Our History


Maketū is a small coastal village in the middle of the Bay of Plenty. It has a mixed Maori/Pakeha population who work well together with strong links, both cultural and economic, to the sea and the harbour. The harbour is also known as Ōngātoro after Ngātoro-i-rangi – the priest and navigator on the Te Arawa Canoe, which arrived here some 800 years ago.

As well as being the home of Maketū Pies, and Masterchef winners Kasey and Karena, Maketū is also popular with a wide range of shorebirds and seabirds including red-billed gulls (Larus novaehollandiae), black-billed gulls (Larus bulleri), NZ dotterel (Charadrius obscurus), royal spoonbills (Platalea regia) and variable oystercatchers (Haematopus unicolor).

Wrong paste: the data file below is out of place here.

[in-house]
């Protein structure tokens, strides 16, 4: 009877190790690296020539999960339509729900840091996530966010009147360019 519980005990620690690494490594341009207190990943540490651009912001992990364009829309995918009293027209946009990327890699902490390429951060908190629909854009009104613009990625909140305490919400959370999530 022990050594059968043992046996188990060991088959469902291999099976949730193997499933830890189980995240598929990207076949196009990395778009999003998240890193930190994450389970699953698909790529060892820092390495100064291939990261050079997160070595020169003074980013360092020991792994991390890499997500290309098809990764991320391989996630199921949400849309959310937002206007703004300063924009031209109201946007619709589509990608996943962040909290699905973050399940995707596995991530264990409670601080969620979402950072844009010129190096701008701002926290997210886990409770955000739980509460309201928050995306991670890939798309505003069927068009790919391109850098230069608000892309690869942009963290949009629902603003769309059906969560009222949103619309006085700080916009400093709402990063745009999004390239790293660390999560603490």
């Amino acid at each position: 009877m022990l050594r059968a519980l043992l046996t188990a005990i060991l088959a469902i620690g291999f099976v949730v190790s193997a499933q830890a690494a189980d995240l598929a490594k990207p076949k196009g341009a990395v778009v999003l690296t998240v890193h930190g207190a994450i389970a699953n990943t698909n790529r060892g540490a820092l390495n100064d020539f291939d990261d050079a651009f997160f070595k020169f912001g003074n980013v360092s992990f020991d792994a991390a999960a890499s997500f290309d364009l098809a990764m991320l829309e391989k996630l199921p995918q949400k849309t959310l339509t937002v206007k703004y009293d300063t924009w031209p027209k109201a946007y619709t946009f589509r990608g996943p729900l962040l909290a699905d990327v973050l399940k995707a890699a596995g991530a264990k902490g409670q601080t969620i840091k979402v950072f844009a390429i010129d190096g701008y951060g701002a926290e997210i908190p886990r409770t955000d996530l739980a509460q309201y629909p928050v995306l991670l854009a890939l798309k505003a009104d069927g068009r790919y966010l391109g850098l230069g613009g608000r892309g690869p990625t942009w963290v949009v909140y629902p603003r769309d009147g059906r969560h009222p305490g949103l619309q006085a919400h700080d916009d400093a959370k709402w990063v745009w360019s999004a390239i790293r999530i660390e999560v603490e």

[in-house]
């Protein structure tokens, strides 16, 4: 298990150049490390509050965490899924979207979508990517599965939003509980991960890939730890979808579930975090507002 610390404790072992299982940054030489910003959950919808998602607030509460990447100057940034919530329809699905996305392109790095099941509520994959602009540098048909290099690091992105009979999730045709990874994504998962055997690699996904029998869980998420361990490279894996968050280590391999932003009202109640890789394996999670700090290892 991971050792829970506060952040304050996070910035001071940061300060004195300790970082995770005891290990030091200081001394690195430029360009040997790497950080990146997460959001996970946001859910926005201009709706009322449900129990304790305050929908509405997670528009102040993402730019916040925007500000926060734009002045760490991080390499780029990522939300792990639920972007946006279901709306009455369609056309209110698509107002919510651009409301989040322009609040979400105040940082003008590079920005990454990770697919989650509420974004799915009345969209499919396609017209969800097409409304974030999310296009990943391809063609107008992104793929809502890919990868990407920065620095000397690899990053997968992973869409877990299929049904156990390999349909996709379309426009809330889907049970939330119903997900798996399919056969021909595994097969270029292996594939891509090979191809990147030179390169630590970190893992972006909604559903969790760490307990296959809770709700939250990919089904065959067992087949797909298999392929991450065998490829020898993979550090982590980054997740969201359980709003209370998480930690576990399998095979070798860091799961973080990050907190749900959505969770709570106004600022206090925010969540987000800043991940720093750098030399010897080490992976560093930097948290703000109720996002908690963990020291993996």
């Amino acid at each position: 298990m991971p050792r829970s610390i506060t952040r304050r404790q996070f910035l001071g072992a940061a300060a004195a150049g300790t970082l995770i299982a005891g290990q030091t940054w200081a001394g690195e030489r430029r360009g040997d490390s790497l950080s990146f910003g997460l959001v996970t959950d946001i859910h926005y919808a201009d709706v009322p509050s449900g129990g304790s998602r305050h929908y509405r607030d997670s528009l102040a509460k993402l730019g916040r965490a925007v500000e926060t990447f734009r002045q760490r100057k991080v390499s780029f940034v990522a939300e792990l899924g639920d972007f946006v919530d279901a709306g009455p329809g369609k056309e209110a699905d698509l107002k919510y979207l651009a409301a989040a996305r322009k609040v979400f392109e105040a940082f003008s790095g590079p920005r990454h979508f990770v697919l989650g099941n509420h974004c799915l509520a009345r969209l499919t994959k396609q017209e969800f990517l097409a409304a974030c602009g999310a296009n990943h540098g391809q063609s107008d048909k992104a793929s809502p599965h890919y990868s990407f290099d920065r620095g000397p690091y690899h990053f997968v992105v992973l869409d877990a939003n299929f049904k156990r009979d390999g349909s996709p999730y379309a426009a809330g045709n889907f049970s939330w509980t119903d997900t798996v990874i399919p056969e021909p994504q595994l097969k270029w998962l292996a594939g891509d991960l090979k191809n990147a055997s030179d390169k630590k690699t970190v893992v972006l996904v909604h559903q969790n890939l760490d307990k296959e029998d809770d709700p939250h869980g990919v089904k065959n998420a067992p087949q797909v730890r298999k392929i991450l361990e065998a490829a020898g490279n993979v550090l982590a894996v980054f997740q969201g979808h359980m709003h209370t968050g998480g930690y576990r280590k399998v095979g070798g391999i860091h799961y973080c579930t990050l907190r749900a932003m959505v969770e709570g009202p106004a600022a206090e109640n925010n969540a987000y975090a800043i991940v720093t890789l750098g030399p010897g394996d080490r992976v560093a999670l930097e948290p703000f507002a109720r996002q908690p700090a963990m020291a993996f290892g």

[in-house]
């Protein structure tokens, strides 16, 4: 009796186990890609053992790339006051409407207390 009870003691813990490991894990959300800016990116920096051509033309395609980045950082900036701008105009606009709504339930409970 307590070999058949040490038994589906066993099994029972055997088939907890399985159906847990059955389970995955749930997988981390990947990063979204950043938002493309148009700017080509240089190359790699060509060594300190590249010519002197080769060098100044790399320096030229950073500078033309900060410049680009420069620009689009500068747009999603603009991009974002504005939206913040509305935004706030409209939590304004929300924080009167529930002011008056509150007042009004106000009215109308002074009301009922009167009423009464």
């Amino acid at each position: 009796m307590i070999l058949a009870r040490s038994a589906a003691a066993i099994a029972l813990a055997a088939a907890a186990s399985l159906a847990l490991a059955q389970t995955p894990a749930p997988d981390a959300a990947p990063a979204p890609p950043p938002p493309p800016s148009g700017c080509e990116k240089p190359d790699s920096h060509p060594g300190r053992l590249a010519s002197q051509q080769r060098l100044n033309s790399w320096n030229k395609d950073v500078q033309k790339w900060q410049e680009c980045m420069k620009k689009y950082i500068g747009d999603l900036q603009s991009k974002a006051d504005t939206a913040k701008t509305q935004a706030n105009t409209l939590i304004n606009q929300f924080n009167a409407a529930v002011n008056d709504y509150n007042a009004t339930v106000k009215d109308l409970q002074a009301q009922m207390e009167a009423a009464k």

MOWS History

In 2008 a small group of villagers got together to do something to protect the colony of New Zealand dotterel which live on the tip of the Maketū Spit. In the first season we had little opportunity to do more than erect a simple fence and ask people to stay out of the nesting area.

We quickly realised that protecting the dotterel alone was not really an option, and that we needed to implement a much wider plan to help restore the ecological integrity of the spit. This would ensure that not just the dotterel were secure, but all the other native animals and plants that make up the natural ecosystem.

MOWS Chairman Julian smiling, so we can assume he doesn't have his hand caught in the trap!

In our second year of operation we started a pest control programme to get rid of the unwanted, introduced mammals, and also to remove the introduced plant species that were invading the spit and changing its nature. Chief among these were pampas grass, gorse, radiata pine, boxthorn and tree lupin. During the winter of 2009 we started running working bees on the spit collecting an enormous amount of rubbish and started the removal of pampas and gorse.